What does the New Consumer Agenda mean for the tech sector?
by Owain Richards on 03 Dec 2020
The European Commission’s recently adopted New Consumer Agenda frames its objectives for EU consumer policy up to 2025. In this blog we outline what it means for the tech and digital sectors, and what consumer policy initiatives we can expect.
The Agenda outlines actions and initiatives on consumer policy in five areas:
- The green transition
- The digital transformation
- Redress and enforcement of consumer rights
- Specific needs of certain consumer groups
- International cooperation.
Some of these initiatives will be familiar to the tech sector as they have already been announced in other EU strategies including the EU’s Digital Strategy, the European Green Deal, and the Circular Economy Action Plan. Following a public consultation this year, the Agenda also includes new measures on consumer protection to address the impact of COVID-19.
What does the New Consumer Agenda mean for the tech and digital sectors, and what consumer policy initiatives can we expect? In this post, we outline four initiatives under the Agenda taking place over the next year that will impact the tech and digital sectors over the next five years.
1. Empowering consumers for the green transition
The Commission aims to present a legislative proposal in 2021 to ‘empower consumers for the green transition’. The European Green Deal – launched in December 2019 – outlined plans to help provide consumers with better information on the sustainability of products, as well as addressing issues such as ‘greenwashing’ (false environmental claims) and early obsolescence. Providing consumers with more information on the durability, reparability or upgradability of products should help them make more informed choices. Although the legislative proposal in expected to be broad and will complement more targeted rules contained in sectoral legislation, for example on specific products, this initiative highlights growing attention on the lifespan of products (including electronics) and their environmental footprint. Businesses could face further scrutiny over their environmental actions through the information they provide to consumers on the green credentials of a product, and the veracity and accuracy of this information.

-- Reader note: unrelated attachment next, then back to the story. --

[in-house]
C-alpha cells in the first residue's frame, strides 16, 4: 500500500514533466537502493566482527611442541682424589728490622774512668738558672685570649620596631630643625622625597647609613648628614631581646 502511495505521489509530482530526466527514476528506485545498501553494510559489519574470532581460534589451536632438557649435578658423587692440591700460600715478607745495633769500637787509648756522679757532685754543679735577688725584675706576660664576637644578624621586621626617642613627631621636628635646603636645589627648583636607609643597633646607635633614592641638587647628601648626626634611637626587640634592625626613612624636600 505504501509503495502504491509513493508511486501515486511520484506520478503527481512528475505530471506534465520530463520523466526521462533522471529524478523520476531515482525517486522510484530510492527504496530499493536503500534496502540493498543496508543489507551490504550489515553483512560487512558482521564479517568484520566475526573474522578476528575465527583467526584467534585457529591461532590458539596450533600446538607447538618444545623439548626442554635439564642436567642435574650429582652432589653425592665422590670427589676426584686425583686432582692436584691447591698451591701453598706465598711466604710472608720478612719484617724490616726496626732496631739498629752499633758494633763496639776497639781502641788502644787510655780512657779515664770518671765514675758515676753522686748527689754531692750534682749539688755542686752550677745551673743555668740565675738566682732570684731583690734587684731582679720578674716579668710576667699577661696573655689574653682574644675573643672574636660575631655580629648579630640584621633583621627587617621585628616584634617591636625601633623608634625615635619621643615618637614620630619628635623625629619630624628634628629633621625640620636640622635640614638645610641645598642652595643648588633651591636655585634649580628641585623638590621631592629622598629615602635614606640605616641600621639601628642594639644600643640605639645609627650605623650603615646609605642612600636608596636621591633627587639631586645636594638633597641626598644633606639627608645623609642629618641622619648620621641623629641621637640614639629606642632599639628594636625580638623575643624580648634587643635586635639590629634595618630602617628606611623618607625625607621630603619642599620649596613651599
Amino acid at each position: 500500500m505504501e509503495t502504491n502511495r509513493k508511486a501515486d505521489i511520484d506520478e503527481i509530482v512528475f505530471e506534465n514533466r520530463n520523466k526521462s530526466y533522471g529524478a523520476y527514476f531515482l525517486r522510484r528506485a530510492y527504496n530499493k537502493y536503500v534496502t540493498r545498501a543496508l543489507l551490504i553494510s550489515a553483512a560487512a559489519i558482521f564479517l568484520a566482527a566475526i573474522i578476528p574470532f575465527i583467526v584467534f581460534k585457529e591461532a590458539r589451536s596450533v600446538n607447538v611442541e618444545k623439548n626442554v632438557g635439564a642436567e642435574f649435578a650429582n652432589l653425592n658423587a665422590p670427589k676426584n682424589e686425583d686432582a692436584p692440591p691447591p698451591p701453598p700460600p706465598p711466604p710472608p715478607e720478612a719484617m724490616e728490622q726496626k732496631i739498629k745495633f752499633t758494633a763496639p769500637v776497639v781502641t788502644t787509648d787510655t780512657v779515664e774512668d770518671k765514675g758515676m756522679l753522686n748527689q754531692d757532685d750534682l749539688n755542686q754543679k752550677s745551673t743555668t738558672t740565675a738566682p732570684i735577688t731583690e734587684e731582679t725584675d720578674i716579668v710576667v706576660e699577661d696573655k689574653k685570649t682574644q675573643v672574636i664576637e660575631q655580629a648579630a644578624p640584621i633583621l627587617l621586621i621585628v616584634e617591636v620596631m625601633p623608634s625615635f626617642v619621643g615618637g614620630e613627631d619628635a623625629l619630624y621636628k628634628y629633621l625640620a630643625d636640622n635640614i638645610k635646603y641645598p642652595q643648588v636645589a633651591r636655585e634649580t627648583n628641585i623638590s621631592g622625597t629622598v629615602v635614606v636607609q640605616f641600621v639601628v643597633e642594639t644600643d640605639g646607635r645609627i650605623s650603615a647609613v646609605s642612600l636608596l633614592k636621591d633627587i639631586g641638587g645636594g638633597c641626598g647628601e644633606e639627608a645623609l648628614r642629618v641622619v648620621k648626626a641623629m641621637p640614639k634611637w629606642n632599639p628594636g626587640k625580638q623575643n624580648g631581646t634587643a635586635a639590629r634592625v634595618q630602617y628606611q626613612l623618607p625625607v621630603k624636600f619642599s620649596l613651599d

2. Horizontal requirements for Artificial Intelligence
Artificial Intelligence remains a focus of EU digital policy and will be addressed in the upcoming Digital Services Act and Digital Markets Act. Plans to introduce a proposal for a horizontal legal act laying down requirements for Artificial Intelligence in 2021 were included in the Commission’s White Paper on Artificial Intelligence, published in February 2020. The New Consumer Agenda, however, highlights the wide range of impacts AI has on consumers through, for example, distorting consumer choices (e.g. through data collection; targeted advertising), material harm (e.g. AI-powered robotic applications; autonomous vehicles); and discrimination. Based on the Commission’s Inception Impact Assessment on the requirements for AI, a range of options are available. Measures could include building on the EU’s Ethics guidelines for trustworthy AI and introducing a voluntary labelling scheme to allow customers to identify AI applications which follow requirements for trustworthy AI; or establishing requirements on issues such as training data, and record-keeping for datasets and algorithms, based on the perceived ‘risk’ of a certain AI application.